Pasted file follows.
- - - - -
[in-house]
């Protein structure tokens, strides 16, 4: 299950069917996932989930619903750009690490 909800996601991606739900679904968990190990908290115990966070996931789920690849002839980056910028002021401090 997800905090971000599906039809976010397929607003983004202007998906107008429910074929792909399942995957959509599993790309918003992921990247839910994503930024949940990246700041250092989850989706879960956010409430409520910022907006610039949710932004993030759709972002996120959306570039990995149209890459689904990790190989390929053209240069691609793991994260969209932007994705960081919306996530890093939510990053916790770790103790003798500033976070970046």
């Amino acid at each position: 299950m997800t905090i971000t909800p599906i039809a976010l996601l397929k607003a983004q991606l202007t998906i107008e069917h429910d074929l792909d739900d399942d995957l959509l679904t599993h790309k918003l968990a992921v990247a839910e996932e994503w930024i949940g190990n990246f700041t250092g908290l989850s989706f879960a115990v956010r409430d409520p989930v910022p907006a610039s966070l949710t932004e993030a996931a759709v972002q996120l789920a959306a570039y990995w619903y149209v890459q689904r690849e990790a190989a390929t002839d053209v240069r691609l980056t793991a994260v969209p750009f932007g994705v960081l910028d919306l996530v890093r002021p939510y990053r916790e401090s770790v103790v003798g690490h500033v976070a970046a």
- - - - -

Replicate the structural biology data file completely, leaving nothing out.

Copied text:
[in-house]
């Protein structure tokens, strides 16, 4: 299950069917996932989930619903750009690490 909800996601991606739900679904968990190990908290115990966070996931789920690849002839980056910028002021401090 997800905090971000599906039809976010397929607003983004202007998906107008429910074929792909399942995957959509599993790309918003992921990247839910994503930024949940990246700041250092989850989706879960956010409430409520910022907006610039949710932004993030759709972002996120959306570039990995149209890459689904990790190989390929053209240069691609793991994260969209932007994705960081919306996530890093939510990053916790770790103790003798500033976070970046």
């Amino acid at each position: 299950m997800t905090i971000t909800p599906i039809a976010l996601l397929k607003a983004q991606l202007t998906i107008e069917h429910d074929l792909d739900d399942d995957l959509l679904t599993h790309k918003l968990a992921v990247a839910e996932e994503w930024i949940g190990n990246f700041t250092g908290l989850s989706f879960a115990v956010r409430d409520p989930v910022p907006a610039s966070l949710t932004e993030a996931a759709v972002q996120l789920a959306a570039y990995w619903y149209v890459q689904r690849e990790a190989a390929t002839d053209v240069r691609l980056t793991a994260v969209p750009f932007g994705v960081l910028d919306l996530v890093r002021p939510y990053r916790e401090s770790v103790v003798g690490h500033v976070a970046a």